Table of Contents
Sales is a relationship business and we, as salespeople, are the yang of that relationship. The customer’s job is to come up with reasons to wait, to think about it and to analyze the all the possibilities. Our job is to have the spirit of the possible, now. We are here to help our customers figure out a way that what we are proposing will work.
Many sellers see their job as presenting product, with or without giving the specifications, and then letting the customer decide. Others ask the customer to tell them what they need and do their best to satisfy that need.
While listening for and understanding customer need is important, in many cases customers have already told us what they need—we already know, so why are we asking again?! Often customers are unrealistic in what they need versus what they want to pay for. They exaggerate the options our competitors may or may not be able to supply.
When this is the case, which it often is, the most sellers fold while the master seller maintains a spirit of the possible and begins to change the customer’s mind—this is sales work.
Load the Gun
Most sellers come to the call with one solution and are not ready to close on that. Master sellers come to the call with many options and solutions. This accomplishes:
(1) It gives us more chances to close. Our closing percentage is based on how many times we ask for the order not how many calls we make or proposals we send.
(2) It gives the customer the feeling they have “shopped” the item or proposal, because we give them options.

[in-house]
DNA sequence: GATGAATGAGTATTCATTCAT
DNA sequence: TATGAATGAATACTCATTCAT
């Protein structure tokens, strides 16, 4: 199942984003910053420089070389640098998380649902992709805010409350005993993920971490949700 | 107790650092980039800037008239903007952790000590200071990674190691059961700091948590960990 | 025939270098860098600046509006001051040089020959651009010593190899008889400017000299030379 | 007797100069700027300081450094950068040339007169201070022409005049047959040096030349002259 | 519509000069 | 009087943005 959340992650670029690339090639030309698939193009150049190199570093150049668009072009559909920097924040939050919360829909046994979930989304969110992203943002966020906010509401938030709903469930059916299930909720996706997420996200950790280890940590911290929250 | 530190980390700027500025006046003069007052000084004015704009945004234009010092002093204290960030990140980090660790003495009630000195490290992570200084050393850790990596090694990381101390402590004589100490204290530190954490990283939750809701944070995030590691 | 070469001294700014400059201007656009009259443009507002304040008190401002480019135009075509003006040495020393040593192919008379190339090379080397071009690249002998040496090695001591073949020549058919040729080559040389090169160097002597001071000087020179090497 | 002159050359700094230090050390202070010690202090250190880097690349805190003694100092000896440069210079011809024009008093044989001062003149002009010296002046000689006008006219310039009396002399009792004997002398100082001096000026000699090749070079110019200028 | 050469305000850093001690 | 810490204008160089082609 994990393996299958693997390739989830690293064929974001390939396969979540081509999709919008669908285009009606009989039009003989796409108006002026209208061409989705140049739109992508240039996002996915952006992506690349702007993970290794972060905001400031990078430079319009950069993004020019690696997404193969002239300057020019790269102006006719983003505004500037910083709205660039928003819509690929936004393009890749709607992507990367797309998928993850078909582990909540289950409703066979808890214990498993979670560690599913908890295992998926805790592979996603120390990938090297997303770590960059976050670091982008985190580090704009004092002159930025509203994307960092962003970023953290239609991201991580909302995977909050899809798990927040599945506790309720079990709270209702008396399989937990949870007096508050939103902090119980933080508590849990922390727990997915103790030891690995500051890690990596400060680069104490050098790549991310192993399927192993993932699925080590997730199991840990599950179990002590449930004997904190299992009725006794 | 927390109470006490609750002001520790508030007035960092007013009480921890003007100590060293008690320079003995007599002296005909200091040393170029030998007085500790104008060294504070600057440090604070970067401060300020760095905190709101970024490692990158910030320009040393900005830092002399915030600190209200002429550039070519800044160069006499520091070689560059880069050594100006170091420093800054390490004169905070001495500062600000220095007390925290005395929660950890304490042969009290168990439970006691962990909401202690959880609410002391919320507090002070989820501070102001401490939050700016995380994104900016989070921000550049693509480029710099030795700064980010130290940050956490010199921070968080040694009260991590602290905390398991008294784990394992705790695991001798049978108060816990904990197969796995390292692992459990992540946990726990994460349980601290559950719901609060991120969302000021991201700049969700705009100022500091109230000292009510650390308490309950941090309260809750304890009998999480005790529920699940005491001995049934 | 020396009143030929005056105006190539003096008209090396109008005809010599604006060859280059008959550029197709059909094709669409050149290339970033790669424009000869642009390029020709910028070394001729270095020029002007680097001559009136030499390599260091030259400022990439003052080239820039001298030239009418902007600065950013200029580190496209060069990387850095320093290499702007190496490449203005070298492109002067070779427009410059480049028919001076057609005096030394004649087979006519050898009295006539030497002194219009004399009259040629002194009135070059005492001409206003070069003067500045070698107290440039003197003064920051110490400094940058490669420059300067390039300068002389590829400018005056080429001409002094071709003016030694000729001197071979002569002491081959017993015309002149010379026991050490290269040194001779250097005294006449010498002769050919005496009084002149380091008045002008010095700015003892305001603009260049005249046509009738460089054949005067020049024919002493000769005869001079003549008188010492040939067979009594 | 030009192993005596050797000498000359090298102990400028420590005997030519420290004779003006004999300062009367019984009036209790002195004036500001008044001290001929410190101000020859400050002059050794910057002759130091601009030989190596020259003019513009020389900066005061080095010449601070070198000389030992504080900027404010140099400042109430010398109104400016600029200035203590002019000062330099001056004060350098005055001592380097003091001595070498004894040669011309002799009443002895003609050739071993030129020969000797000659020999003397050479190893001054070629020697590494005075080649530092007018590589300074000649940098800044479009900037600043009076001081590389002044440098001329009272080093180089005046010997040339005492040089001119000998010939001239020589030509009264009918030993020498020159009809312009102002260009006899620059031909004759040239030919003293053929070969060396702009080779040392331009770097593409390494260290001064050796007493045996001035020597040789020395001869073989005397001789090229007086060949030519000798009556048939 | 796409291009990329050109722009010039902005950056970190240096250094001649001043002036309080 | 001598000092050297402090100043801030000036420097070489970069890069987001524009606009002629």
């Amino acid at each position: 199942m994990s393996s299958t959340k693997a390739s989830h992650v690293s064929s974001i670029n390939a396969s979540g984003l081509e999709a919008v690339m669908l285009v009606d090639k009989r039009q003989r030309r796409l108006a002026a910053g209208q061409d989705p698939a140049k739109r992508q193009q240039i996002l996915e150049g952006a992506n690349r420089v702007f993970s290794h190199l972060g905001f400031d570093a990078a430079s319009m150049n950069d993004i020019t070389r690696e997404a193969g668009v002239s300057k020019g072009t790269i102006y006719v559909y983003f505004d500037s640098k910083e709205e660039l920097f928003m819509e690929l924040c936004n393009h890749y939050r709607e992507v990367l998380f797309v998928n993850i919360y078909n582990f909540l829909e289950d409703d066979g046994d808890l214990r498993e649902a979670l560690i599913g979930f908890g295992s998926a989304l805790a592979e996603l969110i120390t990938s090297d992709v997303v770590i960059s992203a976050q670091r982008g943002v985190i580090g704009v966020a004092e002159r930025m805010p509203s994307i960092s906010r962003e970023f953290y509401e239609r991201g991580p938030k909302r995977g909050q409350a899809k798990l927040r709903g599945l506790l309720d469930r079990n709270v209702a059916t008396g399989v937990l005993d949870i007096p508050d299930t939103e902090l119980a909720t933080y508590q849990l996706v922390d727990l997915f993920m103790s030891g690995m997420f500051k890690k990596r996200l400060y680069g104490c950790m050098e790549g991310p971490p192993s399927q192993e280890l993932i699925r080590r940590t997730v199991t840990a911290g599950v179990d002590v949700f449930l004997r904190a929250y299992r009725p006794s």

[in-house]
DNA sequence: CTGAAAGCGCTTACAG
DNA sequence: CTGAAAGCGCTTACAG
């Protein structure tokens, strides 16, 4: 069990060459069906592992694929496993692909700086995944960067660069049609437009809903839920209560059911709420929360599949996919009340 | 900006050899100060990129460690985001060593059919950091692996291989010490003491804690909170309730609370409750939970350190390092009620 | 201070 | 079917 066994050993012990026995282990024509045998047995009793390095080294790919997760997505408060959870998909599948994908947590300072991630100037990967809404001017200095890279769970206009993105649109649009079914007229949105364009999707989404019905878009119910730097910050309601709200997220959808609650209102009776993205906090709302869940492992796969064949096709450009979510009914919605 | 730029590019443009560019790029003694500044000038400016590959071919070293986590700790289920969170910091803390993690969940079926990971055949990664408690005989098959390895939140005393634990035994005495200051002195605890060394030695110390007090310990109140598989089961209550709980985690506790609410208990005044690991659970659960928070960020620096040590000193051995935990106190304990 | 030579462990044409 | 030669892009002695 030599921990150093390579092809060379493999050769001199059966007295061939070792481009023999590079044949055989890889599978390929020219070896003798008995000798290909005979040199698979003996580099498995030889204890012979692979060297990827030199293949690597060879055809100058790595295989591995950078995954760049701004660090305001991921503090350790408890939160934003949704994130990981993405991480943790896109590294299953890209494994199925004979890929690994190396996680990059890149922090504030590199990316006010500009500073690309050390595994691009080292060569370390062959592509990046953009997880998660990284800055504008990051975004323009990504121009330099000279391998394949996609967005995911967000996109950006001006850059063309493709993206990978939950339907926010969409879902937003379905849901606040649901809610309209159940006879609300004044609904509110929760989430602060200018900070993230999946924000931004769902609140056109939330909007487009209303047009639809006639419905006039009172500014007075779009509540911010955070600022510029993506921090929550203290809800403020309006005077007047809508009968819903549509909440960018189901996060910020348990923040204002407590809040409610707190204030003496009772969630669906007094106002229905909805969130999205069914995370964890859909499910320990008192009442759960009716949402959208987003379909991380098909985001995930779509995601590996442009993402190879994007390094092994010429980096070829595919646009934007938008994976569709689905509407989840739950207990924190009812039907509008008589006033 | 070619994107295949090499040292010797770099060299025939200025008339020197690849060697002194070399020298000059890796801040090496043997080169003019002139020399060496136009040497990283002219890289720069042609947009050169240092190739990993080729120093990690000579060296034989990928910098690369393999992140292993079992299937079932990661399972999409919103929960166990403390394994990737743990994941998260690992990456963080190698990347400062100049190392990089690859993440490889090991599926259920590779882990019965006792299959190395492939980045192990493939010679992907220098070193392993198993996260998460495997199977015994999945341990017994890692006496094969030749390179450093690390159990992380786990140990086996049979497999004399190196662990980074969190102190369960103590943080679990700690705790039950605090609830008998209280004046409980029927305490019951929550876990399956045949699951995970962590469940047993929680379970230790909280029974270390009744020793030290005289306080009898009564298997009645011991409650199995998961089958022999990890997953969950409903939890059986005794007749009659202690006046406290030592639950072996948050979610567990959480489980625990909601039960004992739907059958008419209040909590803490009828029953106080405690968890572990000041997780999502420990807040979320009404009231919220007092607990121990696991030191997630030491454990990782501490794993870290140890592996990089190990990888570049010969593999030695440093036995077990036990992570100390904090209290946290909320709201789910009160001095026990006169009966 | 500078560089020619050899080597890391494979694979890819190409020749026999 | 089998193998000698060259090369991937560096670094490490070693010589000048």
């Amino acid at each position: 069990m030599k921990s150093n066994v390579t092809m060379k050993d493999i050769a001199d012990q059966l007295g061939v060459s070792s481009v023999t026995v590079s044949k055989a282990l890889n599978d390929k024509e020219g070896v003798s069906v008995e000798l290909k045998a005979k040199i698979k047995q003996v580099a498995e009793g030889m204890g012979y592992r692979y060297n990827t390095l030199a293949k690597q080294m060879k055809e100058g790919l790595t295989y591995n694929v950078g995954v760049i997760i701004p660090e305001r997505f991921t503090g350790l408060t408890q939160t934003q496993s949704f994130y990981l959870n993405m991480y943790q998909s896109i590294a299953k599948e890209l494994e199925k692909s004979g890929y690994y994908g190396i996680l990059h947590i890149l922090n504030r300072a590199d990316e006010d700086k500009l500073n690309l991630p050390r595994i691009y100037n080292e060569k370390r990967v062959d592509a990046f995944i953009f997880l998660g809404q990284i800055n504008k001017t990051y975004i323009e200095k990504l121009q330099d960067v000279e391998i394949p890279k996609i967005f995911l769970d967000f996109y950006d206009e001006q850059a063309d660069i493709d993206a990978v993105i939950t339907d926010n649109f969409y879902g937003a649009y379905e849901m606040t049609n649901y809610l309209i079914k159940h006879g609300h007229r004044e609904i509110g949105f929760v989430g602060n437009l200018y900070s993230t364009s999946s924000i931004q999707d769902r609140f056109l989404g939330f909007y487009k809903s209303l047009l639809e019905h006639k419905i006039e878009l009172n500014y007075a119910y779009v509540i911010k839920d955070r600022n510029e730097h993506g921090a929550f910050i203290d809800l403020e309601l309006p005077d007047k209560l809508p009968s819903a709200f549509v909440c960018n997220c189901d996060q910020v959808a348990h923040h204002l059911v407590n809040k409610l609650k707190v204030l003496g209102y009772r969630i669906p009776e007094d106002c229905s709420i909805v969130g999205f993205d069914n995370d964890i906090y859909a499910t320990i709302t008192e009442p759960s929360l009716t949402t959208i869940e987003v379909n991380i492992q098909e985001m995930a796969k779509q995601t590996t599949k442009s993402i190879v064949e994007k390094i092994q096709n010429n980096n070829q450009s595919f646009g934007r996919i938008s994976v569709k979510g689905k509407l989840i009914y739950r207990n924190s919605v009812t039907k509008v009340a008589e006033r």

(3) It sends the message that we care, which is the easiest to say yes to and the hardest to say no to.
(4) It makes us our customer’s trusted advisor. We are out of the “5/MBF” business and into the “partnership idea sharing” business, which is more profitable for us and our customers: working together as partners is always more profitable than working as adversaries.
(5) Even when we don’t get the business, it elevates our customers opinions of us. This ongoing “high opinion” of us held by our entire working rotation of accounts is called momentum. It builds over time, but only if we build it; Multi-option sales calls are how we build it.
If I Could, Would You?
Never say, “Let me check” again. The beauty of “If I could, would you” is that it works whether we know we can do whatever the customer is asking or not. “Check on…” is an easy way to get us off the phone or send us on an unrealistic errand.
Customer: “If they can do that 12’ & Longer and hold the shipment for four weeks, I might be able to look at it.”
Master Seller: “That would be great if we can get it done. But with that spec. we’re going to need a firm offer to get it done. If we can get the 12’ & Longer and hold it for four weeks, do we have an order?” (Be very specific in asking this question and how it is answered. Make sure you have asked specifically if it is an order and that the customer has specifically said, “Y.E.S.,” not “I’d take a look at it,” or “That’d be close to what we’re looking for,” or some other vague answer.)
The Master Seller Way
Most sellers go to the customer with more questions than answers. They want the customer to tell them everything: the specifications, the delivery, the price, and the terms. Customers treat them as a nuisance because they are. They make the buyer’s job more difficult.
Master Sellers anticipate their customers’ needs. Even when they are not absolutely sure they make an anticipatory and educated guess or guesses based on similar customer’s needs. Even when the suppositions of Master Sellers aren’t correct they create discussion and respect.
They have several solutions available to speak about. The customer feels this preparation and is calmed and impressed by it. Sellers who are prepared receive a better hearing and have a much better chance of getting the business and more importantly are able to pull business from new customers.